VIRGINIA BEACH, Va. (WAVY) — Agricultural experts say there’s been too much rain in Hampton Roads lately for planting and harvesting crops.
10 On Your Side stopped by the Virginia Beach Farmer’s Market on Monday to see how their feeling about the dilemma, and many are hoping the weather pattern will turn around this week.
Local produce farmer Mike Cullipher started, but couldn’t finish planting his organic strawberries.
“We’re about a week behind from where we’d like to be,” he told WAVY.com. “We had three inches of rain the week before last. Then we had six inches last week, then we had about another inch and half of rain on Saturday.”
Coupled with cooler weather, lingering moisture has left behind soggy fields. Cullipher is unable to get a tractor or even workers out to plant.
“We lack six rows of finishing laying our plastic so we can set our strawberries out. So, if we could get that done by Wednesday, we really shouldn’t have an impact next spring,” he said.
Virginia Beach Agriculture Extension Agent Roy Flanagan pointed out that different crops are affected in different ways by the recent weather.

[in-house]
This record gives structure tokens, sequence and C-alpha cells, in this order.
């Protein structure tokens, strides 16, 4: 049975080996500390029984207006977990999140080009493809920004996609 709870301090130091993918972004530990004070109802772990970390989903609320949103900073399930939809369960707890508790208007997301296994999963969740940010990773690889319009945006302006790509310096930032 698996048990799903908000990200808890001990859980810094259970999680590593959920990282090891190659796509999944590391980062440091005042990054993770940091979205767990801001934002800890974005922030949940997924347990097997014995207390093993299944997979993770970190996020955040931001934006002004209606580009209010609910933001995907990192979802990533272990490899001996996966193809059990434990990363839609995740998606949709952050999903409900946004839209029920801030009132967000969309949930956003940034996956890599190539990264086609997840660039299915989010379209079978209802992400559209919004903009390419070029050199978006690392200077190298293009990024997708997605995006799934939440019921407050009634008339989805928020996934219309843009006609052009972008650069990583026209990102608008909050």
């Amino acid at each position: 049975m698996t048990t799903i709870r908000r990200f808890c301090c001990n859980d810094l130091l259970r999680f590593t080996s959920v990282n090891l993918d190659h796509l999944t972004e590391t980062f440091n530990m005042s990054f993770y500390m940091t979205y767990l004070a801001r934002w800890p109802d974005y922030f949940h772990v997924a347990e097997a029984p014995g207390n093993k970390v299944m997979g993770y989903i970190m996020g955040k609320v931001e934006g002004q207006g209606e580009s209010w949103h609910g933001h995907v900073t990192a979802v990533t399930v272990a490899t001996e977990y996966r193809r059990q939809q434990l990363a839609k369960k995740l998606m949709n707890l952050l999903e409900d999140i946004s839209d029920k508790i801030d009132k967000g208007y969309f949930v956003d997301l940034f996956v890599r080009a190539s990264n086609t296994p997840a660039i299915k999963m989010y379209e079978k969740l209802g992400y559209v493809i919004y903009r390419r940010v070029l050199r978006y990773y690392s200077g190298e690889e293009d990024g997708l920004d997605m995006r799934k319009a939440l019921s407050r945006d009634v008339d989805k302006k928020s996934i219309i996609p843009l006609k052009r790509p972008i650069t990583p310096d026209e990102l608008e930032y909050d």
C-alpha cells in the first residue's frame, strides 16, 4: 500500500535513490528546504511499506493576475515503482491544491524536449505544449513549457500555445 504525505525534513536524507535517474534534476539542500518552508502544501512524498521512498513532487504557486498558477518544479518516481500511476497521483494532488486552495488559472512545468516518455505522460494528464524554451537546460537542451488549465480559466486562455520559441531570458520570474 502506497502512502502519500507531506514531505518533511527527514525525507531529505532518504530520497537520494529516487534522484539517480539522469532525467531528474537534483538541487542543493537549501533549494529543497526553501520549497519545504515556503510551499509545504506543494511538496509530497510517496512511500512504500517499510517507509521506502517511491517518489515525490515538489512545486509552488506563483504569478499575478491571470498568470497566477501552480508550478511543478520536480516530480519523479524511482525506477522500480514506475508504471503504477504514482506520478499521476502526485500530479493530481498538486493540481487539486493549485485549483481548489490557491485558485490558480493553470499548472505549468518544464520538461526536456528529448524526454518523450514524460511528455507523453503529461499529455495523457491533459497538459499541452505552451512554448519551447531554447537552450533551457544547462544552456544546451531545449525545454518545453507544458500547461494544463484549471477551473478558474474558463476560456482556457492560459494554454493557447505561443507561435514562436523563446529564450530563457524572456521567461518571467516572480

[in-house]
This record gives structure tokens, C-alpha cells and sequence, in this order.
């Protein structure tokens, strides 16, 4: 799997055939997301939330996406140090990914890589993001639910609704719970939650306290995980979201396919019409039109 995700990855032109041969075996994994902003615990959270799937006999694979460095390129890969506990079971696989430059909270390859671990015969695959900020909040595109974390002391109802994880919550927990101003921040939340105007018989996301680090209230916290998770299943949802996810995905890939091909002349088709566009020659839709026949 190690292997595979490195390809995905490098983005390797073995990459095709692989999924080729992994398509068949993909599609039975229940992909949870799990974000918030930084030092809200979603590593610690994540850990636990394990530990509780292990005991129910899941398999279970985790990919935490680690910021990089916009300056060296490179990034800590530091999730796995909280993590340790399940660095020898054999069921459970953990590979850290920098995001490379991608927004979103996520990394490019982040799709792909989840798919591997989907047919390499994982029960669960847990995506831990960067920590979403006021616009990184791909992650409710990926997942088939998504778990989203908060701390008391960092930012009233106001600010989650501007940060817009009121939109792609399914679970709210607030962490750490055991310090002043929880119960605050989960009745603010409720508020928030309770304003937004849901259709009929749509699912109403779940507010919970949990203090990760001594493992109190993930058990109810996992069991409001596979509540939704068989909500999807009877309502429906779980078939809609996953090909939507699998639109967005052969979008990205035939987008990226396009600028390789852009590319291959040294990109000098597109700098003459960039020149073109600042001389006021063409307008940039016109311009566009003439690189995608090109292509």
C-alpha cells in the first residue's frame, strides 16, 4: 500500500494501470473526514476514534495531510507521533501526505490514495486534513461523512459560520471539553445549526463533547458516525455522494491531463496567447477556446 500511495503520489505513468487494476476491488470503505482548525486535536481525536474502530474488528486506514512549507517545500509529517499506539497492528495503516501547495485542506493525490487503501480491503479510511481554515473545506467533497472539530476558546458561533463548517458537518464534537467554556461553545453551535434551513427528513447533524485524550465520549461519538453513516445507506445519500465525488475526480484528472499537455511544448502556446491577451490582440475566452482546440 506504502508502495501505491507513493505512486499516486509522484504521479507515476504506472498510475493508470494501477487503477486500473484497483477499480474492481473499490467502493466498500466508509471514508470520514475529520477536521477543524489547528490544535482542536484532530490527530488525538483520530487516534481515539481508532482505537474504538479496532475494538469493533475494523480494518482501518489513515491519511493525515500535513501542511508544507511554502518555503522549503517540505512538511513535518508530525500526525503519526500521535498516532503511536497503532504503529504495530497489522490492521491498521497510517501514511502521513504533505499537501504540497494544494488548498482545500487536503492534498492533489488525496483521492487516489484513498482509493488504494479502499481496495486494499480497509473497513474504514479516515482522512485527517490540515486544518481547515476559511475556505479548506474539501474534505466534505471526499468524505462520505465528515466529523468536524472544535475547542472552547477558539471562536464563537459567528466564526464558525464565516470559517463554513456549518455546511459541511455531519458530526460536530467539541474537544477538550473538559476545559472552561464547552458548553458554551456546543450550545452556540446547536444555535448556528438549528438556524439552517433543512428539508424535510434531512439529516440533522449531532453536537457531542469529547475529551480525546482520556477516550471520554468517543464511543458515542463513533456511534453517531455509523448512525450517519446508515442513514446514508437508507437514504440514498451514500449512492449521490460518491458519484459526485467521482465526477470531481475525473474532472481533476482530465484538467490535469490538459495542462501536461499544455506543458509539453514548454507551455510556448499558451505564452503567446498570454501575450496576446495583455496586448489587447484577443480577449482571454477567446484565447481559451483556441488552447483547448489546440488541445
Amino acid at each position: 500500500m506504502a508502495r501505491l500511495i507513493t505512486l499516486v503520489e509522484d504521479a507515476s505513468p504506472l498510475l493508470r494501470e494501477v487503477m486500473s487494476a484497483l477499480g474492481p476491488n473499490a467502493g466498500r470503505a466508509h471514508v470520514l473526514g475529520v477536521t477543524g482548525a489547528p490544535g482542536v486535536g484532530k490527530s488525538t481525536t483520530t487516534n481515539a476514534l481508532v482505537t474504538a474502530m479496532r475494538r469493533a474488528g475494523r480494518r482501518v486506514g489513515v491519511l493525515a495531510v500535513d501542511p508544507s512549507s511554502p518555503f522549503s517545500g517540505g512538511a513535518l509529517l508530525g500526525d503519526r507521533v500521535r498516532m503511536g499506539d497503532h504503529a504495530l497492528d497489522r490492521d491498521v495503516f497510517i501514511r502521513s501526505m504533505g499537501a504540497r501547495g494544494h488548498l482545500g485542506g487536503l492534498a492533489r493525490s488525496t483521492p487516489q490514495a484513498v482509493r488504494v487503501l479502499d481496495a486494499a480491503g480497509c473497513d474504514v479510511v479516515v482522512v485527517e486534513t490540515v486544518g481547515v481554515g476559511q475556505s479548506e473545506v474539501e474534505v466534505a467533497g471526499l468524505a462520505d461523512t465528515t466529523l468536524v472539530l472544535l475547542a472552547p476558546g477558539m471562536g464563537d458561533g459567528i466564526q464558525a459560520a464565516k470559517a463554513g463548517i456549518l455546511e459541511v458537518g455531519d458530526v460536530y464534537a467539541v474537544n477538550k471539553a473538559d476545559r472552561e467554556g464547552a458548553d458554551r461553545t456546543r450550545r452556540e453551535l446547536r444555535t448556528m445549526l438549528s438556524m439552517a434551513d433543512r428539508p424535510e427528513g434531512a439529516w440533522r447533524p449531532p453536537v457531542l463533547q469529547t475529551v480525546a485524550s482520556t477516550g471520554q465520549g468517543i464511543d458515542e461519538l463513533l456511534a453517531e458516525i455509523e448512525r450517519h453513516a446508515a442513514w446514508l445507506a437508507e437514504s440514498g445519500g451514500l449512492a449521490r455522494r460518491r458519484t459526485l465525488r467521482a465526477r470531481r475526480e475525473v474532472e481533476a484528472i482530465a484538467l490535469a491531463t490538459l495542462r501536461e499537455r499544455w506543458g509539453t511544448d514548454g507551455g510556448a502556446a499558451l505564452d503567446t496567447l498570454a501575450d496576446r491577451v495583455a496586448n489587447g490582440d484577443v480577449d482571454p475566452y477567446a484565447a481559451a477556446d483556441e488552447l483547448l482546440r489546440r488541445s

“Other farms, like corn farmers, they’ve had their harvest at a snail’s pace,” Flanagan said. “They haven’t really been able to get a whole lot done. Soybeans right now are kind of just sitting still. The crop really doesn’t look good.”
He said wet weather and cool temperatures usually welcome diseases into a crop.
“We haven’t seen any large outbreaks at this point, but we’re keeping an eye out for that,” he said.
Flanagan said September and October are the months for planting and harvesting, so drier conditions make that process ideal. Farmers are expected to begin planting wheat soon.